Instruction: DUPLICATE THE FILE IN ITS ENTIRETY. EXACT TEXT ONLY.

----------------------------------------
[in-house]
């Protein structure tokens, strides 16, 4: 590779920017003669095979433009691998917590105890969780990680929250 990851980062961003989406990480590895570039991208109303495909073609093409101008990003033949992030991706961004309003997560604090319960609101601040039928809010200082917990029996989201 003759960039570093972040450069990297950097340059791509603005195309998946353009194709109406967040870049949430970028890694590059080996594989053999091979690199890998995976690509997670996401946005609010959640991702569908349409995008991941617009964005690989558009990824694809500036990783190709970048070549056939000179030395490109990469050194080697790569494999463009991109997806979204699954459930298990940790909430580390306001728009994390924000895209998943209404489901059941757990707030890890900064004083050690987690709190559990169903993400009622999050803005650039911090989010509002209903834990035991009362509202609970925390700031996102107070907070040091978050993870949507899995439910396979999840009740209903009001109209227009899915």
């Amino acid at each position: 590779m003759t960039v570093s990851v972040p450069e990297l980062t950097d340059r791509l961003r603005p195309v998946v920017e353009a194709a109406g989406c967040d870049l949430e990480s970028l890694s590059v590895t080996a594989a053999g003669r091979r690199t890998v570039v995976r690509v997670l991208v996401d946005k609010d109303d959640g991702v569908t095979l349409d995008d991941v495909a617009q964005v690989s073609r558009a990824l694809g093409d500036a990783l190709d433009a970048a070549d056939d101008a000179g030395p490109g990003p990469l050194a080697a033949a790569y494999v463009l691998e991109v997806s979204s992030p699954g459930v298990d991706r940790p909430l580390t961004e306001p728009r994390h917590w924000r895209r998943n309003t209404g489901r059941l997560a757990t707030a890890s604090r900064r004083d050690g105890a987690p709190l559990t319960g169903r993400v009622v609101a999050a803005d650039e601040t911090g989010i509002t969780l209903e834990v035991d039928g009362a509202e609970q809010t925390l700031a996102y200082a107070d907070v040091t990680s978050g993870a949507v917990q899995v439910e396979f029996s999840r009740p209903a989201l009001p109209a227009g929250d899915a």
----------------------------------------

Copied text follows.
[in-house]
């Protein structure tokens, strides 16, 4: 590779920017003669095979433009691998917590105890969780990680929250 990851980062961003989406990480590895570039991208109303495909073609093409101008990003033949992030991706961004309003997560604090319960609101601040039928809010200082917990029996989201 003759960039570093972040450069990297950097340059791509603005195309998946353009194709109406967040870049949430970028890694590059080996594989053999091979690199890998995976690509997670996401946005609010959640991702569908349409995008991941617009964005690989558009990824694809500036990783190709970048070549056939000179030395490109990469050194080697790569494999463009991109997806979204699954459930298990940790909430580390306001728009994390924000895209998943209404489901059941757990707030890890900064004083050690987690709190559990169903993400009622999050803005650039911090989010509002209903834990035991009362509202609970925390700031996102107070907070040091978050993870949507899995439910396979999840009740209903009001109209227009899915």
């Amino acid at each position: 590779m003759t960039v570093s990851v972040p450069e990297l980062t950097d340059r791509l961003r603005p195309v998946v920017e353009a194709a109406g989406c967040d870049l949430e990480s970028l890694s590059v590895t080996a594989a053999g003669r091979r690199t890998v570039v995976r690509v997670l991208v996401d946005k609010d109303d959640g991702v569908t095979l349409d995008d991941v495909a617009q964005v690989s073609r558009a990824l694809g093409d500036a990783l190709d433009a970048a070549d056939d101008a000179g030395p490109g990003p990469l050194a080697a033949a790569y494999v463009l691998e991109v997806s979204s992030p699954g459930v298990d991706r940790p909430l580390t961004e306001p728009r994390h917590w924000r895209r998943n309003t209404g489901r059941l997560a757990t707030a890890s604090r900064r004083d050690g105890a987690p709190l559990t319960g169903r993400v009622v609101a999050a803005d650039e601040t911090g989010i509002t969780l209903e834990v035991d039928g009362a509202e609970q809010t925390l700031a996102y200082a107070d907070v040091t990680s978050g993870a949507v917990q899995v439910e396979f029996s999840r009740p209903a989201l009001p109209a227009g929250d899915a």